she can have enough money to support her family and help others in need; she wants to use her

status and money to help better the lives of those who are less fortunate.

Inequality is not a huge issue for the individuals on this team. One player said, “I have the same

rights as everyone else, and I have made the decision to take advantage of those rights for my

own benefit.” The issue of inequality mostly appears on the gender scale; again, they talked

about the Boys’ High School Basketball team being “treated better and given more opportunities

than [the Girls’ team],” (Refer to Human Rights).

Economy, Politics, and Power

All of the players on this team are in high school and still rely on their parents’ paychecks. Their

parents have a variety of careers including a business owner, health care professional, police

officer, elementary teacher, and airport employee. Each player has at least one parent or guardian
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who has a job. The coaches on this team make a living by teaching classes at the high school

while also coaching the Girls’ Basketball team; some of them coach other sports as well.

As citizens of the United States, all of the members of this culture have power in our society. Not

all of them can vote, but those who can, do. The girls who cannot vote still have the opportunity

and right to use the freedoms expressed in the Bill of Rights.

The coaches hold the most power in this culture, but chosen players can also have some power

on their team. Most often, coaches will assign Team Captains to help them run practices and

decide what plays to call. Seniority within the team can also help raise your “power” status.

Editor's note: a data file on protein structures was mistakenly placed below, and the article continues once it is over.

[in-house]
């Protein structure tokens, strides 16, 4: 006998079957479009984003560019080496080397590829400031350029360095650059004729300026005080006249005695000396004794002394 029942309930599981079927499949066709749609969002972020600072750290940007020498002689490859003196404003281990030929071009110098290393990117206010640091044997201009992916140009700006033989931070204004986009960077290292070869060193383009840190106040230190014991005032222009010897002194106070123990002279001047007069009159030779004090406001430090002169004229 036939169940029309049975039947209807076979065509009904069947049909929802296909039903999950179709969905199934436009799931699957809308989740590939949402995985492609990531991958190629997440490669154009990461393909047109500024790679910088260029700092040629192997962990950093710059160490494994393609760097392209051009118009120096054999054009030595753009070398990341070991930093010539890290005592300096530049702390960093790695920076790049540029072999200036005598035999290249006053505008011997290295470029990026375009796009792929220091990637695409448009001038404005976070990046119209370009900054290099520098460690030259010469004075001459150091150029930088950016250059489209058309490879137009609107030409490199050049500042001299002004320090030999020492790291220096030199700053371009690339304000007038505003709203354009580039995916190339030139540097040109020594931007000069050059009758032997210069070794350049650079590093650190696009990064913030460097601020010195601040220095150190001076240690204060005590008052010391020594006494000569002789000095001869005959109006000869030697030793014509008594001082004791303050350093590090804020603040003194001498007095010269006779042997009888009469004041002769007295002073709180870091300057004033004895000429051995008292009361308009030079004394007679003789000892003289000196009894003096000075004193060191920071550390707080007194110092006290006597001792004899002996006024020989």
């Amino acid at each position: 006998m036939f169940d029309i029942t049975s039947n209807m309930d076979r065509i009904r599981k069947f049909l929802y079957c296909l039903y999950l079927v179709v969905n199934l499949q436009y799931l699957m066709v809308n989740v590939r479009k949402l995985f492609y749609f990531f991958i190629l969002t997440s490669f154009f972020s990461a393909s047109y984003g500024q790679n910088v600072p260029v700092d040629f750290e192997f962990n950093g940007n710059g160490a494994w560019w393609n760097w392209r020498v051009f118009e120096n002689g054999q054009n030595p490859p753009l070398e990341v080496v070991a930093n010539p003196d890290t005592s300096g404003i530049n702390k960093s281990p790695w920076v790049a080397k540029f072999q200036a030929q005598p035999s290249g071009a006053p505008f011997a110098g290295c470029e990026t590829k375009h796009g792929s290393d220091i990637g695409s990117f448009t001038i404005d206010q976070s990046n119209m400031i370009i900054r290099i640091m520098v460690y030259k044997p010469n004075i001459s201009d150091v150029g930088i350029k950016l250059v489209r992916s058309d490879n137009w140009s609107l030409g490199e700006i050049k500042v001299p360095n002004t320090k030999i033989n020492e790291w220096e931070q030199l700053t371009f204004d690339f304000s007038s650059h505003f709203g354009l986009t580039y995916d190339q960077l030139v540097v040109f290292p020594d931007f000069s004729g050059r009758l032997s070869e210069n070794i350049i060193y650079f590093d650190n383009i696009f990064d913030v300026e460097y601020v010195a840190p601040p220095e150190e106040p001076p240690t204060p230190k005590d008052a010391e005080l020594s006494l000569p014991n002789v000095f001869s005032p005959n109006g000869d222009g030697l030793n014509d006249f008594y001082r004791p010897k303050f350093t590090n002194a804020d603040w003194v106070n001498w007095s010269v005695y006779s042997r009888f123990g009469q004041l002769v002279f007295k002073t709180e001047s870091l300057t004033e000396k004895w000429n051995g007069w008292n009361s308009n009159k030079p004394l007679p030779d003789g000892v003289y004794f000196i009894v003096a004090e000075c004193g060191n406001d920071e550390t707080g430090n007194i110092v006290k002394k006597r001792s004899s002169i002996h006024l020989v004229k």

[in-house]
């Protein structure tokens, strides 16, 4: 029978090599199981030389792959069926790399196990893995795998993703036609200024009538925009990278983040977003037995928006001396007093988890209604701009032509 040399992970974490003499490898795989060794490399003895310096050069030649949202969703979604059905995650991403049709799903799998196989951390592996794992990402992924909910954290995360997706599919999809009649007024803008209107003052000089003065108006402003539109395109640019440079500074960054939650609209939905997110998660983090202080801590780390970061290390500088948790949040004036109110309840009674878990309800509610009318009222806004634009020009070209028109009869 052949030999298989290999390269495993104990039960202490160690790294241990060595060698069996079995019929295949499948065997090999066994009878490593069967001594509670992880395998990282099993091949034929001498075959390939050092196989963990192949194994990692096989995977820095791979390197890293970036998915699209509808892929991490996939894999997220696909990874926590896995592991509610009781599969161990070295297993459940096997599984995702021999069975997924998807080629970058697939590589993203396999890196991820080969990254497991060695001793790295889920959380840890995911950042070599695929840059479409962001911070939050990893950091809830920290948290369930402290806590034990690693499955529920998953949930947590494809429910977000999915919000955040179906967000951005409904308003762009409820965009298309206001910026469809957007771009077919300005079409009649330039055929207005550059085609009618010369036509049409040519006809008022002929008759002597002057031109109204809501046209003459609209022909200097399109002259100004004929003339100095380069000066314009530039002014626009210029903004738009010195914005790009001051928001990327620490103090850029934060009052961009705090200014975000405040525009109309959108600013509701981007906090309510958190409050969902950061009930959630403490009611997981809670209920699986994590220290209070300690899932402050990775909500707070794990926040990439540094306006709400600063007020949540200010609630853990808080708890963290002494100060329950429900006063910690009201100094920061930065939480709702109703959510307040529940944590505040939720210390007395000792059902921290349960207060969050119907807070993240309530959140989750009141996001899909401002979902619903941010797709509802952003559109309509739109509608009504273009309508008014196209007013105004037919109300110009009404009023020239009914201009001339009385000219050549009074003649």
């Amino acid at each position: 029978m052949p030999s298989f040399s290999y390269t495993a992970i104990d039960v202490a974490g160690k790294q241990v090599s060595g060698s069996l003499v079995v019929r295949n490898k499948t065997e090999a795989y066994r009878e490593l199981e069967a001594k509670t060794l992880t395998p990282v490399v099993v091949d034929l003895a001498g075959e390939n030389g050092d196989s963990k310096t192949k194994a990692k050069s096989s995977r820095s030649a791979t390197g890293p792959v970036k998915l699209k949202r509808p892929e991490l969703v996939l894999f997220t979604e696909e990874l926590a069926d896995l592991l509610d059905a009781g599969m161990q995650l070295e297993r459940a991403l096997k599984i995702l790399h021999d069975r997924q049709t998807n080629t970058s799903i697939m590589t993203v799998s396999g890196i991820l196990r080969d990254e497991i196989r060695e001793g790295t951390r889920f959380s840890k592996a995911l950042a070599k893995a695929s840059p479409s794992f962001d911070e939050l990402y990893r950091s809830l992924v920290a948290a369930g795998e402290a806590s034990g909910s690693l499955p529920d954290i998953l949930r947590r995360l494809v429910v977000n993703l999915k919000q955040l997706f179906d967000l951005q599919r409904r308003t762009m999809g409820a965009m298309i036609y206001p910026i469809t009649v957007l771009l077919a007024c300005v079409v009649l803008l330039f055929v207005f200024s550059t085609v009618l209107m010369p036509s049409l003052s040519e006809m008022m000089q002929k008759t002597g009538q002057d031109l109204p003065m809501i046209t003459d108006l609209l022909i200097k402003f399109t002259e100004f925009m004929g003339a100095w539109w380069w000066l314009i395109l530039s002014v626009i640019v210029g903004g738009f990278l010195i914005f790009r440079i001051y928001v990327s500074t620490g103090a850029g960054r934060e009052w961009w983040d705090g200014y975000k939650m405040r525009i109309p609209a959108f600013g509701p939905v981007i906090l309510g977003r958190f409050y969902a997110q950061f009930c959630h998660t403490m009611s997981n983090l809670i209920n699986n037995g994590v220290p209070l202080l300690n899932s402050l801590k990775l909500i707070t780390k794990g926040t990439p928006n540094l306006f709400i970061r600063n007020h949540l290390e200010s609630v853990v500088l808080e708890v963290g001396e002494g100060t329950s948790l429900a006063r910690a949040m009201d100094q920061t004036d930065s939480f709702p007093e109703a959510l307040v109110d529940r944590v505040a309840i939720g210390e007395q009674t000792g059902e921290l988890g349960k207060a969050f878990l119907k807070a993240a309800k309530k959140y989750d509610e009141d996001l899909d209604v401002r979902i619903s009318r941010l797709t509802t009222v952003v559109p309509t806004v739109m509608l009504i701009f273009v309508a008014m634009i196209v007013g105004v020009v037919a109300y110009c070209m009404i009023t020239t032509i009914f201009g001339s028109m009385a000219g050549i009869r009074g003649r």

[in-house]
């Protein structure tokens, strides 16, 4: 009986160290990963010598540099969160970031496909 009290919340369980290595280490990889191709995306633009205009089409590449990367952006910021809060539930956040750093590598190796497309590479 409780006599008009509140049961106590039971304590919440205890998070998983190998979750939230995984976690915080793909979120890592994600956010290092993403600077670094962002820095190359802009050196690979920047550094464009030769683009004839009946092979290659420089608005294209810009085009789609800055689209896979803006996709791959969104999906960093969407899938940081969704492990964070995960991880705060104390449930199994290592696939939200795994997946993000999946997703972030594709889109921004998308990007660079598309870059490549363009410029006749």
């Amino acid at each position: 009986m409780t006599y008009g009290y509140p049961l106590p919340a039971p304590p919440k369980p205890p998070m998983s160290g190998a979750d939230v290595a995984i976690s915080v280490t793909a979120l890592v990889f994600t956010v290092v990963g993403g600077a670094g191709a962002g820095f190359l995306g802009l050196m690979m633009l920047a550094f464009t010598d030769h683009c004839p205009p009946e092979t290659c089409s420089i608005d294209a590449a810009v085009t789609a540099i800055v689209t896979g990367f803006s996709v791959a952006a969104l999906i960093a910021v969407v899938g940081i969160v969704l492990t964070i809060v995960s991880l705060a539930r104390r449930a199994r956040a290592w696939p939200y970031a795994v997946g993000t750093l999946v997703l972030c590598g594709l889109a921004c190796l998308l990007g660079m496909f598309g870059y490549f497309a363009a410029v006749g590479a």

Often, senior players will get more game starts and playing time – on the Varsity team – than

juniors; the skills and abilities of the players will also factor into this.

Political views are rarely – if at all – discussed in this culture; they are there to play basketball,

not debate over politics.

Health and Illness

All players who wish to participate in Girls’ High School Basketball are required to go into a

doctor’s office and receive a yearly check-up which is called a Preparticipation Physical

Examination (PPE); in fact, all high school sports require athletes to do this. During the PPE, the

doctor will ask the athlete questions about their medical history and complete a physical

examination. Athletes who are in their teens or older will also be asked questions relating to

puberty, sexual activity, and drug or substance use and abuse. The doctor will then record the

athlete’s height and weight, take their blood pressure and heart rate, test their vision, check their

ears, nose, lungs, throat, heart (and other areas as needed), and evaluate their flexibility, strength,
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posture, and joints. Getting a physical is required for the safety of the athlete; doctors want to

ensure they are healthy enough to participate in their chosen sport.

Art and Media

The players on this team listen to a wide variety of music including hip hop, R&B, country, rap,

soul, rock, slow jams, pop, and classical music. During warm-ups before games, they will blast

music over the sound system to get pumped up and in the zone.

Not only does this team enjoy listening to music, but a few of them are also musically inclined.

Some of the athletes can play piano, guitar, ukulele, and sing. To get hyped up before games, the